Can Travel Get Redundant? Your Thoughts…

Wednesday, April 6, 2011

Just recently I was flipping through a Patagonia clothing catalog. Interspersed through the pages are articles and photography surrounding topics of travel, stewardship, and more often than not, surfing. I enjoy reading these pieces. They’re always well written, typically discuss topics of interest or importance, and are insightful. Patagonia has made its mark not only selling clothes, but selling ideas, awareness, and innovation. I respect that, even if I can’t afford any of their clothes.

That’s all beside the point, here. In the piece titled Long May it Last by Al Machinnon (from The Surfer’s Journal), I came across a photo caption explaining that stood out in my mind. As I reread it several times, I pondered the idea that even travel may become redundant and routine sometimes. “Constantly confronted with the most astounding beauty and richest history, you become blasé about ancient castles.”

I’ve had a similar thought of about how traveling in America seems to lose its glamor over time. No matter where you are, there is a baseline of experiences you can always count on: there’s a gas station at the next exit, there’s a chain coffee shop around the corner, rush hour always sucks — things like that. I’m sure it can be said about many countries where someone is from, but generally speaking for Americans, America is often just America. The quirks that make one place standout from another is great, but when you look at trips as a whole, they don’t differ all that much. Redundancy.

I’m sure that even the craziest shit you’ve ever seen — something like a lady butchering a chicken on the bus ride outside of Hong Kong — if that happened every day, you would become desensitized and accept it as normal occurrences. Redundancy.

Everyday routines of  life become monotonous, that’s no secret. If travel is your everyday life, does it then become monotonous itself. Or, does travel innately prevent that?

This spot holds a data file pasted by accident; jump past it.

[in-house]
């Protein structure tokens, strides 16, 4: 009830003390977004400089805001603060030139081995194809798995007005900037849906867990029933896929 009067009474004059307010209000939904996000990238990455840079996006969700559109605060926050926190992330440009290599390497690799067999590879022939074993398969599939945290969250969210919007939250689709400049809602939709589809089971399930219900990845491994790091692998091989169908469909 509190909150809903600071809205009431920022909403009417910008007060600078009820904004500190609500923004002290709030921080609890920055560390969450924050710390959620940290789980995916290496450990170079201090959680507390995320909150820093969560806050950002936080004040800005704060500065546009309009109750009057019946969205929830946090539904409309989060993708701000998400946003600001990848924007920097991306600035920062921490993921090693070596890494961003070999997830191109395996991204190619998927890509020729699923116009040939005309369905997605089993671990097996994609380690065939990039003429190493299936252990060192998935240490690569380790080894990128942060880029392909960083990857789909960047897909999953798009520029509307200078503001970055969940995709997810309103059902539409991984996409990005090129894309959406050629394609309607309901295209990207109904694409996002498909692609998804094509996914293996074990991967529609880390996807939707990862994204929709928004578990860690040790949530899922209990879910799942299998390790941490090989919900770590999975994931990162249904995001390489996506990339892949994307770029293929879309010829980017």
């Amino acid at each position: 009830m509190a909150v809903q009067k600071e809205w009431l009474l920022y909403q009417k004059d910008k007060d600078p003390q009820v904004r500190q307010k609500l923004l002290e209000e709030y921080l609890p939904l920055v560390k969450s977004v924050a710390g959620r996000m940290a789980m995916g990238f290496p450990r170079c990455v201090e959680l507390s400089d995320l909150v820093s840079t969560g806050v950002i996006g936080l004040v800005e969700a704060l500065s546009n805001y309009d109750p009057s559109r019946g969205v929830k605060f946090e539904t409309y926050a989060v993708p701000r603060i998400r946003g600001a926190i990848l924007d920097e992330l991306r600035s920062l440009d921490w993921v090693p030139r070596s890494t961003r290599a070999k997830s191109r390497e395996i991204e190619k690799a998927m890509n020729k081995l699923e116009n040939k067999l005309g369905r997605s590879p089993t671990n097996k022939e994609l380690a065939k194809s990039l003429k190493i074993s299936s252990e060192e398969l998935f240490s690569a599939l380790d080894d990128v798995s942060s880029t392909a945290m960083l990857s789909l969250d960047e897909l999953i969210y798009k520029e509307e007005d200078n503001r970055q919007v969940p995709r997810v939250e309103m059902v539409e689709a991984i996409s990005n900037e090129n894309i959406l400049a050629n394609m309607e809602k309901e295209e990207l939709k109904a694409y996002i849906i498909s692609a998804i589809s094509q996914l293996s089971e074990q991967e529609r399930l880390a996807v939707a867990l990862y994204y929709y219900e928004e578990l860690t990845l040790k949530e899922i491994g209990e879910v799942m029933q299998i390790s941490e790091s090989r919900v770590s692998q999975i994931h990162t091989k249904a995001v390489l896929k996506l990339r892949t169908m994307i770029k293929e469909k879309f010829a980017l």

We’d like to hear what you think. Share your thoughts and moments of reflection in our comment section below.

[Photo: “Bored” by ?ø???_B????/Flickr]
By Jon Wick


About the Author

Jon lives in Butte, Montana, spending most of his time on skis or bikes; sometimes both. He began travel writing while teaching in Korea and is currently pursuing his Master’s Degree in Technical Communication at Montana Tech. Jon has begun writing his first book, The Story of Will, whose movie rights are still (very) available. Catch more of Jon at (@ExpedJon)

  • As someone who hit the road 17 years ago and hasn’t had a permanent address since, travel is also a state of mind. What I love about returning to my own country is that I also get to experience it as a visitor, to see NZ through the eyes of someone else.
    “A traveler without observation is a bird without wings.”

  • Jonwick

    Some good food for thought here. Having a travel mindset everyday of your life is the ultimate goal, no matter your locale or how difficult it can be. preaching to the choir, I suppose…

  • A journey to the countryside on the weekends can change your taste after office days…

  • Grashina

    I haven’t yet been a long time traveler but I can imagine that at some point you get over-stimulated by all the new sights, sounds and tastes. Maybe you begin to appreciate them less as you know you will discover another new thing just around the corner or at least a couple of days later.

    Actually come to think of it – when I was inter railing through Italy for a month I got a bit “Oh…another amazing church. Cool.” You spoil your senses by traveling so it’s up to you to stay grounded, stay appreciative and curious

  • Elaine

    It is all in your eyes. Walking down the same city street every day can be a new experience each time if you really look carefully–notice the cat sunning on a windowsill, the freshly swept stoop, or the Spring weeds poking through the cracks in the sidewalk. We often neglect to notice the uniqueness of what is right around us. Many think the exotic is only to be found in far-away places. I maintain there are wonderful treasures all around us if we just use fresh eyes.

  • Anonymous

    It’s true, it’s always sad to run into the disenchanted long-term traveler on the road. I suppose it’s really up to the traveler to make each experience their own, to avoid mundane routines (like normal life), and to mix things up. But, yeah, I suppose the extraordinary can always risk becoming ordinary with too much exposure. Look at the Rolling Stones.

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